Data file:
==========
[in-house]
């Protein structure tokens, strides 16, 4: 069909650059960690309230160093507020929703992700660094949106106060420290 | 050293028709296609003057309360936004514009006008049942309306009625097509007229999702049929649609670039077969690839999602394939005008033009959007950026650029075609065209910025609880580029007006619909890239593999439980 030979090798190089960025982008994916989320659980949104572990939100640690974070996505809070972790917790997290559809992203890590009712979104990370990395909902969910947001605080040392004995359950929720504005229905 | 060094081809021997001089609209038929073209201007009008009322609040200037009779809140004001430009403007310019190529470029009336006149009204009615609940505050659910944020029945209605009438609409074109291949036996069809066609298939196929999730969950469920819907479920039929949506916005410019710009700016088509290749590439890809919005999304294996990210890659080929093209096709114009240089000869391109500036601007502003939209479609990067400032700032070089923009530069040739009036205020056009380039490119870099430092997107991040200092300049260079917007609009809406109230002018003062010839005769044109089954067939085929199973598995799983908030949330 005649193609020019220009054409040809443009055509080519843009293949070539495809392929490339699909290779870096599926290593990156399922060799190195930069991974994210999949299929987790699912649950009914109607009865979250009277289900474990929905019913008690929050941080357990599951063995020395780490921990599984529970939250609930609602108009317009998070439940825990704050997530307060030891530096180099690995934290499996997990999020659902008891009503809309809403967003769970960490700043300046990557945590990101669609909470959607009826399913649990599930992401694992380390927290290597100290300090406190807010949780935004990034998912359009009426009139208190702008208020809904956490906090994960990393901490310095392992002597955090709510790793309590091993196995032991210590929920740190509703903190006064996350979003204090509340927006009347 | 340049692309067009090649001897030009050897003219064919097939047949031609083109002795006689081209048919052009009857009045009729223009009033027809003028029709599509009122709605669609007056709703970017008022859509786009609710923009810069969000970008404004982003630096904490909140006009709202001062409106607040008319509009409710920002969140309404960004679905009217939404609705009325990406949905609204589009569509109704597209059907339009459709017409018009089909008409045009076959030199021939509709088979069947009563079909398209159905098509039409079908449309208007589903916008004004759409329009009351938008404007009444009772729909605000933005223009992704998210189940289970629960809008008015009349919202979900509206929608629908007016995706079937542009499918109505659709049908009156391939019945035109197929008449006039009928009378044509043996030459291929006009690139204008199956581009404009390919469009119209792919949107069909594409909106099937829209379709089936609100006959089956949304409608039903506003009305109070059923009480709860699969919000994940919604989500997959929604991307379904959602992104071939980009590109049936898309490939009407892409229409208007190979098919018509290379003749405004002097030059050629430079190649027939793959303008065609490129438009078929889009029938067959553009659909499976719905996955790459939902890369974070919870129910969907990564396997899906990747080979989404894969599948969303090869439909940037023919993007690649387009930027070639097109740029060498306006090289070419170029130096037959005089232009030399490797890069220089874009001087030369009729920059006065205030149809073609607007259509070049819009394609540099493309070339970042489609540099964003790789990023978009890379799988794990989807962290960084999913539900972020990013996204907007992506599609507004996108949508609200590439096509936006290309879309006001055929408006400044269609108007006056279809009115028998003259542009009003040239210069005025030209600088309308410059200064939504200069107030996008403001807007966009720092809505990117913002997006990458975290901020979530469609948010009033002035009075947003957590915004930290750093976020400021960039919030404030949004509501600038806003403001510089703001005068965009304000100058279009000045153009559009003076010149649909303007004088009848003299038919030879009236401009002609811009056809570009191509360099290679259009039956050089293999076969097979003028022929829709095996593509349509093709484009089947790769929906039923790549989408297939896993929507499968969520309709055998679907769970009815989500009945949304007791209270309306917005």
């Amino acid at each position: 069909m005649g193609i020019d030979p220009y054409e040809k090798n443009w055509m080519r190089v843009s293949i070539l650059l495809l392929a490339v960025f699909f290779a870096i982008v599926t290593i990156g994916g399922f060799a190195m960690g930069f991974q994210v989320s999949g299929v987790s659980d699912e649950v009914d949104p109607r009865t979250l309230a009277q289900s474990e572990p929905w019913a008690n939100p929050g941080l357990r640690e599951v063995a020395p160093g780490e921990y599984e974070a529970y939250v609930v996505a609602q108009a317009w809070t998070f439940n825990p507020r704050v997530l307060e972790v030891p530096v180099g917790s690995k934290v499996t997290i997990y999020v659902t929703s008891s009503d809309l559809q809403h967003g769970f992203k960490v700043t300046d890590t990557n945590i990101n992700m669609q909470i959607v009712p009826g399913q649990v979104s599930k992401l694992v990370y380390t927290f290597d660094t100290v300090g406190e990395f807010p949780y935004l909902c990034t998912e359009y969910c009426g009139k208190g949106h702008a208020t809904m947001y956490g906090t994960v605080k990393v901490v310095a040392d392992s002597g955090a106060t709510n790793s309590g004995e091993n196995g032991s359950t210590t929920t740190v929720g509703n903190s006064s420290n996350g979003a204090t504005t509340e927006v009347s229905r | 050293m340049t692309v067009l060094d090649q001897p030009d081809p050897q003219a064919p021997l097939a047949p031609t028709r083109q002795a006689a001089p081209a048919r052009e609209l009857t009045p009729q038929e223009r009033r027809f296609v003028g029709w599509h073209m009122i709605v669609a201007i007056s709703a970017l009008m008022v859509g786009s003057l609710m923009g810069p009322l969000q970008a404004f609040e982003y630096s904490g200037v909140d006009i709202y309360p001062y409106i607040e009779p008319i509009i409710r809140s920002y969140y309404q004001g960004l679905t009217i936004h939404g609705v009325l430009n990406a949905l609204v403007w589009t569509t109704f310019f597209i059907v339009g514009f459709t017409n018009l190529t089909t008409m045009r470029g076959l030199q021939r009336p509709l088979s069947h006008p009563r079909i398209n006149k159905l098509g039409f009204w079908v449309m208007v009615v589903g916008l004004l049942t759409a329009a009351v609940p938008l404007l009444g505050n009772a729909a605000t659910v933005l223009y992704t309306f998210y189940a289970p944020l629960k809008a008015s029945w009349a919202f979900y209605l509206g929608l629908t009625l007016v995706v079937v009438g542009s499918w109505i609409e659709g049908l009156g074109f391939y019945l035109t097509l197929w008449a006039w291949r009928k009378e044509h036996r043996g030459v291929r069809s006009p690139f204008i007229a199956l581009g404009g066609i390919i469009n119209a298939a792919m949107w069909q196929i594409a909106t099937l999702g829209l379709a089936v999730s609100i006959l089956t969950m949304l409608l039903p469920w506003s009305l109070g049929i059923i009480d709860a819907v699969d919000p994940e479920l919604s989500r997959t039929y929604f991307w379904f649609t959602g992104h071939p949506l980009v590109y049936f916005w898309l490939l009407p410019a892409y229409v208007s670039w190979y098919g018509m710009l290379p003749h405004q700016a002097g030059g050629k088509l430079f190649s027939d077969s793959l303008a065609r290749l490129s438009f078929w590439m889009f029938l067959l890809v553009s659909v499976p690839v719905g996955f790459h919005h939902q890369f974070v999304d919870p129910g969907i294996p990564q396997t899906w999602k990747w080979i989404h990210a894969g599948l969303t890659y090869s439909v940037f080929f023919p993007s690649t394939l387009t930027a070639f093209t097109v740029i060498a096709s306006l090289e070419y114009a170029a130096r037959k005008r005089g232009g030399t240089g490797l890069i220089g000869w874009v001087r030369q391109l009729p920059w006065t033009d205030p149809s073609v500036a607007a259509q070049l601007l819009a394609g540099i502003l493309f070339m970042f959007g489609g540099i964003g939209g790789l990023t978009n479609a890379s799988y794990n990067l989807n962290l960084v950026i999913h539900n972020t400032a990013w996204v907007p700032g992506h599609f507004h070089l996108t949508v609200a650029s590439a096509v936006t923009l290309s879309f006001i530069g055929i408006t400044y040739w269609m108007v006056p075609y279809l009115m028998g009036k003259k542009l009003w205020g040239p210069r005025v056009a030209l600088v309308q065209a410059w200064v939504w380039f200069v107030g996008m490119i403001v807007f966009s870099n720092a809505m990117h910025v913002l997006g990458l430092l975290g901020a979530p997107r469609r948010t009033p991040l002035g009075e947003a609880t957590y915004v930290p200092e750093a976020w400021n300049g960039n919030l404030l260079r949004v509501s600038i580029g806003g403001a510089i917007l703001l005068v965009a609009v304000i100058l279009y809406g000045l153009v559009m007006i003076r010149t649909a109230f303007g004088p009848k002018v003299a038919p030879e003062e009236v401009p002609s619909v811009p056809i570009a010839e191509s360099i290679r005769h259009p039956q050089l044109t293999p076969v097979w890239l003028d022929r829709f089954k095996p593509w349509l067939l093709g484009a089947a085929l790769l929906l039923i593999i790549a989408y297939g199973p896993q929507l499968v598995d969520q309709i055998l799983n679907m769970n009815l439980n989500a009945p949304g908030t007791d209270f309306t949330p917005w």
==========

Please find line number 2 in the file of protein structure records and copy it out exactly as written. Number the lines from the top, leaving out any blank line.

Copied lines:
């Protein structure tokens, strides 16, 4: 069909650059960690309230160093507020929703992700660094949106106060420290 | 050293028709296609003057309360936004514009006008049942309306009625097509007229999702049929649609670039077969690839999602394939005008033009959007950026650029075609065209910025609880580029007006619909890239593999439980 030979090798190089960025982008994916989320659980949104572990939100640690974070996505809070972790917790997290559809992203890590009712979104990370990395909902969910947001605080040392004995359950929720504005229905 | 060094081809021997001089609209038929073209201007009008009322609040200037009779809140004001430009403007310019190529470029009336006149009204009615609940505050659910944020029945209605009438609409074109291949036996069809066609298939196929999730969950469920819907479920039929949506916005410019710009700016088509290749590439890809919005999304294996990210890659080929093209096709114009240089000869391109500036601007502003939209479609990067400032700032070089923009530069040739009036205020056009380039490119870099430092997107991040200092300049260079917007609009809406109230002018003062010839005769044109089954067939085929199973598995799983908030949330 005649193609020019220009054409040809443009055509080519843009293949070539495809392929490339699909290779870096599926290593990156399922060799190195930069991974994210999949299929987790699912649950009914109607009865979250009277289900474990929905019913008690929050941080357990599951063995020395780490921990599984529970939250609930609602108009317009998070439940825990704050997530307060030891530096180099690995934290499996997990999020659902008891009503809309809403967003769970960490700043300046990557945590990101669609909470959607009826399913649990599930992401694992380390927290290597100290300090406190807010949780935004990034998912359009009426009139208190702008208020809904956490906090994960990393901490310095392992002597955090709510790793309590091993196995032991210590929920740190509703903190006064996350979003204090509340927006009347 | 340049692309067009090649001897030009050897003219064919097939047949031609083109002795006689081209048919052009009857009045009729223009009033027809003028029709599509009122709605669609007056709703970017008022859509786009609710923009810069969000970008404004982003630096904490909140006009709202001062409106607040008319509009409710920002969140309404960004679905009217939404609705009325990406949905609204589009569509109704597209059907339009459709017409018009089909008409045009076959030199021939509709088979069947009563079909398209159905098509039409079908449309208007589903916008004004759409329009009351938008404007009444009772729909605000933005223009992704998210189940289970629960809008008015009349919202979900509206929608629908007016995706079937542009499918109505659709049908009156391939019945035109197929008449006039009928009378044509043996030459291929006009690139204008199956581009404009390919469009119209792919949107069909594409909106099937829209379709089936609100006959089956949304409608039903506003009305109070059923009480709860699969919000994940919604989500997959929604991307379904959602992104071939980009590109049936898309490939009407892409229409208007190979098919018509290379003749405004002097030059050629430079190649027939793959303008065609490129438009078929889009029938067959553009659909499976719905996955790459939902890369974070919870129910969907990564396997899906990747080979989404894969599948969303090869439909940037023919993007690649387009930027070639097109740029060498306006090289070419170029130096037959005089232009030399490797890069220089874009001087030369009729920059006065205030149809073609607007259509070049819009394609540099493309070339970042489609540099964003790789990023978009890379799988794990989807962290960084999913539900972020990013996204907007992506599609507004996108949508609200590439096509936006290309879309006001055929408006400044269609108007006056279809009115028998003259542009009003040239210069005025030209600088309308410059200064939504200069107030996008403001807007966009720092809505990117913002997006990458975290901020979530469609948010009033002035009075947003957590915004930290750093976020400021960039919030404030949004509501600038806003403001510089703001005068965009304000100058279009000045153009559009003076010149649909303007004088009848003299038919030879009236401009002609811009056809570009191509360099290679259009039956050089293999076969097979003028022929829709095996593509349509093709484009089947790769929906039923790549989408297939896993929507499968969520309709055998679907769970009815989500009945949304007791209270309306917005």